Carl Bernstein, the famed investigative reporter who worked alongside Bob Woodward in breaking the 1970s Watergate scandal, has criticized former Secretary of State Hillary Clinton for blaming her presidential campaign troubles on the “vast right-wing conspiracy” that has supposedly existed since her husband’s presidency.
“I think she has to acknowledge she’s made some terrible misjudgments and errors, particularly on the server,” Mr. Bernstein, 71, said Wednesday on CNN, The Daily Caller reported.
“Look, the vast right-wing conspiracy didn’t put the server in her damn closet. She’s going to have to get by this thing, and she’s going to have to acknowledge a terrible misjudgment it seems to be here,” he added.
Mr. Bernstein said Mrs. Clinton’s massive loss to Democratic rival Sen. Bernard Sanders of Vermont in Tuesday’s New Hampshire primary was a testament to what little trust voters have in her, The Daily Caller reported.
Mr. Bernstein echoed similar sentiments a few days earlier when he was asked to comment on Mrs. Clinton’s refusal to release the transcripts from paid speeches she gave at Goldman-Sachs.
“This is not just a vast right-wing conspiracy that is causing her problems,” he told CNN’s Poppy Harlow on Saturday. “She has caused herself these problems. The server is not the vast right-wing conspiracy. It’s Hillary Clinton deciding she could put a server in her closet. The same with these transcripts. The same with accepting this money in a presidential year when she knew that she was probably going to be running for president.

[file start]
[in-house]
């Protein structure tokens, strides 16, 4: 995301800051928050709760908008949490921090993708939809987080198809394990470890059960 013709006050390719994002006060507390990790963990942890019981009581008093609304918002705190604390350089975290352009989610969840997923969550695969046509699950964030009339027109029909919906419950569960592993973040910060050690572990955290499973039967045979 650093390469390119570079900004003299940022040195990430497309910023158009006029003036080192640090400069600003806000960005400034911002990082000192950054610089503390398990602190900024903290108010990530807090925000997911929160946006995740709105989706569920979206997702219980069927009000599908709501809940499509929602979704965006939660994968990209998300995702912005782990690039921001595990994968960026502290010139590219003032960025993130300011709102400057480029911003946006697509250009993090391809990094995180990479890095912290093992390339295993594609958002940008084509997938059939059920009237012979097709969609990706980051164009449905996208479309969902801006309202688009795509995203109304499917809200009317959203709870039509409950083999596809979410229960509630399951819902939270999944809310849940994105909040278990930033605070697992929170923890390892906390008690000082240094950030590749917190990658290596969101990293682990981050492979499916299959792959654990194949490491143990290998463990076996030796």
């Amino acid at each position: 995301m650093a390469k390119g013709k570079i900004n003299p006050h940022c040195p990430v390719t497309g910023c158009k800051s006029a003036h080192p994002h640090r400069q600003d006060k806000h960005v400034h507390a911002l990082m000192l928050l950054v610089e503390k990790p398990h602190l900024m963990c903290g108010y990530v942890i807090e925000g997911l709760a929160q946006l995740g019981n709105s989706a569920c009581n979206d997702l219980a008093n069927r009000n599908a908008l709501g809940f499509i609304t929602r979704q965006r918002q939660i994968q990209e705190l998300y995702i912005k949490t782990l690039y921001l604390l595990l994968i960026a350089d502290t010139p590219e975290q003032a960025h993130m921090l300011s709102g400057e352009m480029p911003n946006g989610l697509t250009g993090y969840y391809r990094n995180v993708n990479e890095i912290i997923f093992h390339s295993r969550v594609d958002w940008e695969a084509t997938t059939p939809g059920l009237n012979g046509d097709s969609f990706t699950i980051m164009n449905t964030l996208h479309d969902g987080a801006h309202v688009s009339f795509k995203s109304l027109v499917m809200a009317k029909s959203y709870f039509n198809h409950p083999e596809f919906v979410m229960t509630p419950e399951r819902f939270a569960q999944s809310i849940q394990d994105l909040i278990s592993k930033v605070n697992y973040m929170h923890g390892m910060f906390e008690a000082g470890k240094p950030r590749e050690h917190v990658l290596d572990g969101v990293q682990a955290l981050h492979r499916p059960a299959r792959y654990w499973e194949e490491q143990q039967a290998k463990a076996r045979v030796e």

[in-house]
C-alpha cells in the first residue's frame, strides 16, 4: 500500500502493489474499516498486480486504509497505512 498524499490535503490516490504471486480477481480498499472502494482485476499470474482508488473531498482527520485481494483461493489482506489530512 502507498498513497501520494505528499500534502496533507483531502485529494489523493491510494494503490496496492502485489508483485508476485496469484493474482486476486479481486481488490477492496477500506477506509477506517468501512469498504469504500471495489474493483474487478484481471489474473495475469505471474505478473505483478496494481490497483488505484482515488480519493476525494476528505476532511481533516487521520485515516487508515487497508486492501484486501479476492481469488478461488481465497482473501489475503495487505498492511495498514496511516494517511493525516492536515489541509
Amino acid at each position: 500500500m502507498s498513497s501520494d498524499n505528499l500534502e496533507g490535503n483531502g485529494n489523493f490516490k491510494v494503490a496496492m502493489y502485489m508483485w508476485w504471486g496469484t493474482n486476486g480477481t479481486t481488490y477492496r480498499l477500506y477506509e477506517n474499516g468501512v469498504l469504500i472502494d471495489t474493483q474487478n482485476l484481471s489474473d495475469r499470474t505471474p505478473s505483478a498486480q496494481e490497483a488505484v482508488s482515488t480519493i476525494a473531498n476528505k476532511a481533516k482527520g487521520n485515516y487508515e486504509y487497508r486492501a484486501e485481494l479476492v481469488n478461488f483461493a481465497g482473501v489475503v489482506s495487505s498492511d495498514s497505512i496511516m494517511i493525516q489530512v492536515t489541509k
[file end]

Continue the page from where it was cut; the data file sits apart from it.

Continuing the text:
“To people in the White House that I talked to, it is unfathomable that she did this and has endangered President Obama’s legacy. As I say, they are terrified at this point, and they want Bernie Sanders to not do well on Tuesday and Hillary to do well because if this keeps going like that, they see real problems ahead.”
Mrs. Clinton, who reportedly kept her private email server in her basement, not in a closet, has repeatedly warned that the “vast, right-wing conspiracy” is alive and funded better than ever.
“At this point, it’s probably not correct to say it’s a conspiracy because it’s out in the open,” she said last week in New Hampshire. “There is no doubt about who the players are, what they’re trying to achieve. … It’s real, and we’re going to beat it.”
Mrs. Clinton first used the line in an interview with NBC’s “Today Show” in 1998 when talking about the political attacks that followed then-President Bill Clinton’s affair with White House intern Monica Lewinsky, CBS News reported.